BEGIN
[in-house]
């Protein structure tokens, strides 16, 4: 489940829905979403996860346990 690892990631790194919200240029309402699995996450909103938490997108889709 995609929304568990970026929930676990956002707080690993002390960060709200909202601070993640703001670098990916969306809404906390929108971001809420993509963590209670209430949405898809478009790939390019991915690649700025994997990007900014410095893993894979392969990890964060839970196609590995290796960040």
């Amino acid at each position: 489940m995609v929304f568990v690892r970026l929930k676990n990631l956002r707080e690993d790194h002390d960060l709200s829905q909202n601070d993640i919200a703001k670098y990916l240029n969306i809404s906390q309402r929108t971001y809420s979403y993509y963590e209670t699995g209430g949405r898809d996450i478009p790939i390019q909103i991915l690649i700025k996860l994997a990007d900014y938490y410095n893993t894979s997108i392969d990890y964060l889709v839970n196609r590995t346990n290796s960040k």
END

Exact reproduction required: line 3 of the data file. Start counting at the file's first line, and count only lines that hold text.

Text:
């Amino acid at each position: 489940m995609v929304f568990v690892r970026l929930k676990n990631l956002r707080e690993d790194h002390d960060l709200s829905q909202n601070d993640i919200a703001k670098y990916l240029n969306i809404s906390q309402r929108t971001y809420s979403y993509y963590e209670t699995g209430g949405r898809d996450i478009p790939i390019q909103i991915l690649i700025k996860l994997a990007d900014y938490y410095n893993t894979s997108i392969d990890y964060l889709v839970n196609r590995t346990n290796s960040k």